A hacker accessed the computer system at the Oldsmar, Fla., water treatment facility and attempted to poison the drinking water.
A plant operator at a water treatment facility in Oldsmar, Fla., noticed his mouse dash around his screen. For three to five minutes, police said, he tracked the arrow as it clicked open one software function after another until it finally landed on the controls to the water’s levels of sodium hydroxide, also known as lye.
Then, he watched the hacker who’d taken control of the system raise the levels of sodium hydroxide by more than 100 fold, according to police — a hazardous level that could sicken residents and corrode pipes.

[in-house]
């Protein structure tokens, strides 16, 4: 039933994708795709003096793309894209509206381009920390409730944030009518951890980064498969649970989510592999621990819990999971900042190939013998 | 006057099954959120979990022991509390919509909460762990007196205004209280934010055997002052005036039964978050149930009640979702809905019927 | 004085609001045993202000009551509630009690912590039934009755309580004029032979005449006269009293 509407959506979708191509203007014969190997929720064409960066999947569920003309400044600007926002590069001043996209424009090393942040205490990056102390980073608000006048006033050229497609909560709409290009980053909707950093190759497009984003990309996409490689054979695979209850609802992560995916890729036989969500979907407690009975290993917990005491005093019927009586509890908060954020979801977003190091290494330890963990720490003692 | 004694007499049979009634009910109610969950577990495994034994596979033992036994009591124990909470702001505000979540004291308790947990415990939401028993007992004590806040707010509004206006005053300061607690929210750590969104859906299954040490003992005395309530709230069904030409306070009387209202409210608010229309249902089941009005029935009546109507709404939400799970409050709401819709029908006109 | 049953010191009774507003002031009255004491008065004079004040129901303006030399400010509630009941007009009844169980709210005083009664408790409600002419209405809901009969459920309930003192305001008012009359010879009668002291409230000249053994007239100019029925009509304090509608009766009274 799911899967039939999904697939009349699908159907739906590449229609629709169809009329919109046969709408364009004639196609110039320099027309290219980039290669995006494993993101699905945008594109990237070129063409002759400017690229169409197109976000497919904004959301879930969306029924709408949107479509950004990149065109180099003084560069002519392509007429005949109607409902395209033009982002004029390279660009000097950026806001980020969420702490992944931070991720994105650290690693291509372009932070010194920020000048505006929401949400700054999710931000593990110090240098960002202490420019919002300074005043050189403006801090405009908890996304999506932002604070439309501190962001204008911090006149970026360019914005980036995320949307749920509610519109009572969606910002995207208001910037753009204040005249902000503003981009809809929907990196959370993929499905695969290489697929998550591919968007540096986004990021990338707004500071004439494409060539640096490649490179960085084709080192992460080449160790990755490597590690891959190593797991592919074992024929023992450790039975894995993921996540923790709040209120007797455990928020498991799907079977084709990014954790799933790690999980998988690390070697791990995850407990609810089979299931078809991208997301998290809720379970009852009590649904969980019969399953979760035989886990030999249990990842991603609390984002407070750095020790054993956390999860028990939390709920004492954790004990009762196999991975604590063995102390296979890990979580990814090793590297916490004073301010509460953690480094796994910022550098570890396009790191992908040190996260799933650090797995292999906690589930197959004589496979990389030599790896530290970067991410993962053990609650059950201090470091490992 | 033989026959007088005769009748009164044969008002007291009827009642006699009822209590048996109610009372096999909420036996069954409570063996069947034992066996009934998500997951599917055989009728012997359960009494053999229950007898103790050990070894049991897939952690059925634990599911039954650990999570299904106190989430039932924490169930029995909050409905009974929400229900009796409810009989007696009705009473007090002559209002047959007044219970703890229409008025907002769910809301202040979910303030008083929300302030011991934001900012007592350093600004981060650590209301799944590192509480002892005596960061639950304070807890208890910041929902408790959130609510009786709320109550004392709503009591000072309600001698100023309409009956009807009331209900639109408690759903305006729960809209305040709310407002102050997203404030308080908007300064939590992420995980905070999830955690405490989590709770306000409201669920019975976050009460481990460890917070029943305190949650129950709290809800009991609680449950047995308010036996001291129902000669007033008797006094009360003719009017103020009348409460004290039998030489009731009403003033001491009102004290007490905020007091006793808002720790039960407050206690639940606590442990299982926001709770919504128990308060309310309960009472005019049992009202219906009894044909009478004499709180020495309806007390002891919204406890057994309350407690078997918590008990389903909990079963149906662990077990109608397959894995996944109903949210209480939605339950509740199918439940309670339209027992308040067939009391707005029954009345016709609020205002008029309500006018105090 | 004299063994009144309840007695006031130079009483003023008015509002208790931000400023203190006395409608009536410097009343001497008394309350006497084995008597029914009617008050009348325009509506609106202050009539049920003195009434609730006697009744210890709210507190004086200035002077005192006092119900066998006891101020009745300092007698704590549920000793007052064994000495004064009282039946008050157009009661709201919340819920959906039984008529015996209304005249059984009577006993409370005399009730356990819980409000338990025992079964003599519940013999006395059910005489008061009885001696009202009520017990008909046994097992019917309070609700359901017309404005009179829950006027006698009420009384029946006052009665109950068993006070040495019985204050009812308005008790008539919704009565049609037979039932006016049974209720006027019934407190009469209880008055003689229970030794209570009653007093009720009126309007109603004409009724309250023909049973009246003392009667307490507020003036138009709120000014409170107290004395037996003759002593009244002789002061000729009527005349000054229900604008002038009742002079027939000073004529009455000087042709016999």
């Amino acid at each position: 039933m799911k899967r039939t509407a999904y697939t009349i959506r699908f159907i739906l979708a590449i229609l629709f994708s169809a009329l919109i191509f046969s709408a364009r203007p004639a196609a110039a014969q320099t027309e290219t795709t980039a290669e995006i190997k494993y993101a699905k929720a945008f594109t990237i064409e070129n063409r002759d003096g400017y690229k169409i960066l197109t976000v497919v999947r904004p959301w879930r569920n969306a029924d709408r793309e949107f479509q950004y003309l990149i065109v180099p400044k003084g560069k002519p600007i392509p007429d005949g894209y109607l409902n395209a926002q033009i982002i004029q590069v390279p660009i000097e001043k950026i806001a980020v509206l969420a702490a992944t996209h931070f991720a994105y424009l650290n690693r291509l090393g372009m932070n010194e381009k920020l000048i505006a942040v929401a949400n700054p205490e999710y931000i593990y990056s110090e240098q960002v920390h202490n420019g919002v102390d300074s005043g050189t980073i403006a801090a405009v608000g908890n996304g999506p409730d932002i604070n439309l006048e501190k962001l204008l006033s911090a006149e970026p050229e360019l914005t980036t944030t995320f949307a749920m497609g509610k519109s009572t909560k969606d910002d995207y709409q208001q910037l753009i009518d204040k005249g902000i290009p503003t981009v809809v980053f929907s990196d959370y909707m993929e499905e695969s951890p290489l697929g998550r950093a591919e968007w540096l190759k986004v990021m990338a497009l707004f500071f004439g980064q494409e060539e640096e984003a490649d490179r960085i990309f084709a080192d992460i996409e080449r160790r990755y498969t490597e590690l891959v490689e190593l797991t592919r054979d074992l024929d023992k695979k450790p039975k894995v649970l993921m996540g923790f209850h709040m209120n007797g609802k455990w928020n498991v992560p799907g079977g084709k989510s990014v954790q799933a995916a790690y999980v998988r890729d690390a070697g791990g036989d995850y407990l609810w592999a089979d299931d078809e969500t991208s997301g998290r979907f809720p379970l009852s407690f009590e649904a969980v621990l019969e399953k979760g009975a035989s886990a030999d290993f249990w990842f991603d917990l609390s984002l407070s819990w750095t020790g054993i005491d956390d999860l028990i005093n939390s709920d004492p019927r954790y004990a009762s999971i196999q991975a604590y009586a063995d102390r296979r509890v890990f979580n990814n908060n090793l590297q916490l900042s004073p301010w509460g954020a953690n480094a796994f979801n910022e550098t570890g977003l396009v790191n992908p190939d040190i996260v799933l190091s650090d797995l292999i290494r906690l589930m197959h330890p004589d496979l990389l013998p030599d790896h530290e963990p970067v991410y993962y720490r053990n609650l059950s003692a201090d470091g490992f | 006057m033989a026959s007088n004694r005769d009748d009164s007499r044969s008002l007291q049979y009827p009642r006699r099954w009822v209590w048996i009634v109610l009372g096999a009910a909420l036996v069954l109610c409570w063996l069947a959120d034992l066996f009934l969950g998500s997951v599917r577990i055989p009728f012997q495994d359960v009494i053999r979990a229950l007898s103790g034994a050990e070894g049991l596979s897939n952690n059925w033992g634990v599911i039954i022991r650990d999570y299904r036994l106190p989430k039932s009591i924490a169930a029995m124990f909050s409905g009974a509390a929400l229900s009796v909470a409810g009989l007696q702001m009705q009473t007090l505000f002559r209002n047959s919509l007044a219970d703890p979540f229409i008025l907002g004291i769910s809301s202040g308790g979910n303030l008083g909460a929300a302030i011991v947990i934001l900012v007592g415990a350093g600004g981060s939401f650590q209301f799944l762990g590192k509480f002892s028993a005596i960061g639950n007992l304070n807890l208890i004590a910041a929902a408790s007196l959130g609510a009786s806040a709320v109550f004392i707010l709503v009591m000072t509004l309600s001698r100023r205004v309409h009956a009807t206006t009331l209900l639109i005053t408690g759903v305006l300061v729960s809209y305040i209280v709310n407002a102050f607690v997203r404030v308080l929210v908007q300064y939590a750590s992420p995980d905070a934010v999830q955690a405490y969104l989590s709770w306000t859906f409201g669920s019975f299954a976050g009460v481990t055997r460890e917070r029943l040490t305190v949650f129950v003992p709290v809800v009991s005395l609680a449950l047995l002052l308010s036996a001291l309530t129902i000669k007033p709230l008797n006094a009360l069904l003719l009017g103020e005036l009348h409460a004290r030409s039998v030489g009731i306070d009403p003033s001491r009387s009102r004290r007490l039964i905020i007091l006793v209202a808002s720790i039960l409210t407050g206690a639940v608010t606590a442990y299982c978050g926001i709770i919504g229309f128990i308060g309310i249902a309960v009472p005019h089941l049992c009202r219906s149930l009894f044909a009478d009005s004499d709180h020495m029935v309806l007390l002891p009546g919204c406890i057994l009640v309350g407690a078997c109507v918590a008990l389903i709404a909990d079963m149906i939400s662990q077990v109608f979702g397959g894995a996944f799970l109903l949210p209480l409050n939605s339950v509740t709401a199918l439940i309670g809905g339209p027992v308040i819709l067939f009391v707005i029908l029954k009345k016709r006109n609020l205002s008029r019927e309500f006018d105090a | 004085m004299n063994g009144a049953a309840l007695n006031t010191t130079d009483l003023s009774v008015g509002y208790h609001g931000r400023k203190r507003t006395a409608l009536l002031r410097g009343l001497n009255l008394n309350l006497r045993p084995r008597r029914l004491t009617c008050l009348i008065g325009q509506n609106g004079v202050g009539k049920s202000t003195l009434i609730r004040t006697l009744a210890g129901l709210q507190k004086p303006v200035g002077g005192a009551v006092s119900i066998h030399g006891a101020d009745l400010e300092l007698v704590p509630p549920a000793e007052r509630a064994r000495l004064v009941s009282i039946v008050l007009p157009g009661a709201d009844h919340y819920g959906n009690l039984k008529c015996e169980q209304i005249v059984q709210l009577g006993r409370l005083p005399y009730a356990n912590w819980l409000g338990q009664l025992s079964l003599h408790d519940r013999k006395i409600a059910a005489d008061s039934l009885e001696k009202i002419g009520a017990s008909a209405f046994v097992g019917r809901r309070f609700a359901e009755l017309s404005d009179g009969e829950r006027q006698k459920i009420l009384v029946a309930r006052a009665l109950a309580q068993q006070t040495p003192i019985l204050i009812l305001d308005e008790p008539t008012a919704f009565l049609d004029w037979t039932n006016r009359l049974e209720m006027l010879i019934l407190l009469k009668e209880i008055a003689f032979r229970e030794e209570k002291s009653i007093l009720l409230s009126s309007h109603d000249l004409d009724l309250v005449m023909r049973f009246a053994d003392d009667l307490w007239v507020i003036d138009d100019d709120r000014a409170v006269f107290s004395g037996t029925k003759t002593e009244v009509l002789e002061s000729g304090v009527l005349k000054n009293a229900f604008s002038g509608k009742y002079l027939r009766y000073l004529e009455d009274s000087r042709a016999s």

The operator was able to quickly fix the levels moments after the hack, police said.
“At no time was there a significant adverse effect on the water being treated,” Pinellas County Sheriff Bob Gualtieri said Monday at a news conference.
This incident was the latest alarming sign that critical infrastructure in the United States is vulnerable to cyberattacks.
In a tweet, Sen. Marco Rubio (R-Fla.) said he was asking the FBI to “provide all assistance necessary” in the investigation into the Oldsmar attack. “This should be treated as a matter of national security,” he wrote.